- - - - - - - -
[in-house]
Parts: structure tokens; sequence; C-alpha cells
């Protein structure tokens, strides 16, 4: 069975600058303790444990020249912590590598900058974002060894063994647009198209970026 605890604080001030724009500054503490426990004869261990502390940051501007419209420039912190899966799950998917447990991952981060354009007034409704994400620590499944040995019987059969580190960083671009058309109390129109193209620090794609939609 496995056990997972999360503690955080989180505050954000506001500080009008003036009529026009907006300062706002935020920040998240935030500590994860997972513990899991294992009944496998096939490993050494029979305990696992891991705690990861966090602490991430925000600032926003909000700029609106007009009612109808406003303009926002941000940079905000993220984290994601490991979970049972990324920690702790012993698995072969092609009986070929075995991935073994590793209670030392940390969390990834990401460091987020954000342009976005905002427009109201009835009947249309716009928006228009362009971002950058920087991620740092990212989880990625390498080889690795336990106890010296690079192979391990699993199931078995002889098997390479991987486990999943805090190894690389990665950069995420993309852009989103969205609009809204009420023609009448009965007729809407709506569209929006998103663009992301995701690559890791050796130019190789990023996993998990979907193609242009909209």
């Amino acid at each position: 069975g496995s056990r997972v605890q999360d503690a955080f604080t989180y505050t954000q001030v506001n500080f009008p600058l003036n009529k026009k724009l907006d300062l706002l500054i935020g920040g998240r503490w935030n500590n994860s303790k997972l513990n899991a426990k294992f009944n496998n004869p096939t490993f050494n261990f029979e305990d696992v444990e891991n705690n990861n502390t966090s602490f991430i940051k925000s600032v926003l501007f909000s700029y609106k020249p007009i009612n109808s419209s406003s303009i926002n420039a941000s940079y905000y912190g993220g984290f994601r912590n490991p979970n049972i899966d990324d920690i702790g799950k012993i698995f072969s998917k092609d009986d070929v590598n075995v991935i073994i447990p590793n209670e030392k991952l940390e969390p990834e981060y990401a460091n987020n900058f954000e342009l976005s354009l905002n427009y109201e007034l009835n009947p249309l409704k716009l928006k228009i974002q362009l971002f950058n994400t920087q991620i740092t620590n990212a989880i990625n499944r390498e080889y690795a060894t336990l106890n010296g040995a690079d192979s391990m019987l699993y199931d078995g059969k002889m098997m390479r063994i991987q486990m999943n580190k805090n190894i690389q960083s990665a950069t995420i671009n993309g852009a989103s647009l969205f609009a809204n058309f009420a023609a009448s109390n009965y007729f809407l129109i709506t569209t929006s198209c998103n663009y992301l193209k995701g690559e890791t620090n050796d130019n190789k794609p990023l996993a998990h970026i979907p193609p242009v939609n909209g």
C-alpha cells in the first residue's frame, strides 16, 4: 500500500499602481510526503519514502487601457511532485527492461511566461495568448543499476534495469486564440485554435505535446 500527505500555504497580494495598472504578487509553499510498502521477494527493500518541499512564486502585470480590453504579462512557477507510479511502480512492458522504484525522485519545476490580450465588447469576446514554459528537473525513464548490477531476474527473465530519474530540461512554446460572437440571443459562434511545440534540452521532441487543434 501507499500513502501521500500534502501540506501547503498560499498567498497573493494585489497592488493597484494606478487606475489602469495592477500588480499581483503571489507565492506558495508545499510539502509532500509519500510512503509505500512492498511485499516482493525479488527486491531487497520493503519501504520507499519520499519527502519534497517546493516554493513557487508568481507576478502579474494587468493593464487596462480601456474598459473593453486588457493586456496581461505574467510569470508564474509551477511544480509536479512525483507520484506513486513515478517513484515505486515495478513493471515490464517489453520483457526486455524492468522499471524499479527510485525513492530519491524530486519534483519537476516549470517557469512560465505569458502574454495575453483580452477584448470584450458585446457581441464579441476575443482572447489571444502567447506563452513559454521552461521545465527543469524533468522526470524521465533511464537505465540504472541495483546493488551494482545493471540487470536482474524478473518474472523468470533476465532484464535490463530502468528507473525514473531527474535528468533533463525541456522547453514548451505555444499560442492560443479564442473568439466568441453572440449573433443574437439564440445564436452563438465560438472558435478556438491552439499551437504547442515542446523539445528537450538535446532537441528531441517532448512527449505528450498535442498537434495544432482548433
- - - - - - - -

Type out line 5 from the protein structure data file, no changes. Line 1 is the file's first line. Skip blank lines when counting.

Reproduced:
C-alpha cells in the first residue's frame, strides 16, 4: 500500500499602481510526503519514502487601457511532485527492461511566461495568448543499476534495469486564440485554435505535446 500527505500555504497580494495598472504578487509553499510498502521477494527493500518541499512564486502585470480590453504579462512557477507510479511502480512492458522504484525522485519545476490580450465588447469576446514554459528537473525513464548490477531476474527473465530519474530540461512554446460572437440571443459562434511545440534540452521532441487543434 501507499500513502501521500500534502501540506501547503498560499498567498497573493494585489497592488493597484494606478487606475489602469495592477500588480499581483503571489507565492506558495508545499510539502509532500509519500510512503509505500512492498511485499516482493525479488527486491531487497520493503519501504520507499519520499519527502519534497517546493516554493513557487508568481507576478502579474494587468493593464487596462480601456474598459473593453486588457493586456496581461505574467510569470508564474509551477511544480509536479512525483507520484506513486513515478517513484515505486515495478513493471515490464517489453520483457526486455524492468522499471524499479527510485525513492530519491524530486519534483519537476516549470517557469512560465505569458502574454495575453483580452477584448470584450458585446457581441464579441476575443482572447489571444502567447506563452513559454521552461521545465527543469524533468522526470524521465533511464537505465540504472541495483546493488551494482545493471540487470536482474524478473518474472523468470533476465532484464535490463530502468528507473525514473531527474535528468533533463525541456522547453514548451505555444499560442492560443479564442473568439466568441453572440449573433443574437439564440445564436452563438465560438472558435478556438491552439499551437504547442515542446523539445528537450538535446532537441528531441517532448512527449505528450498535442498537434495544432482548433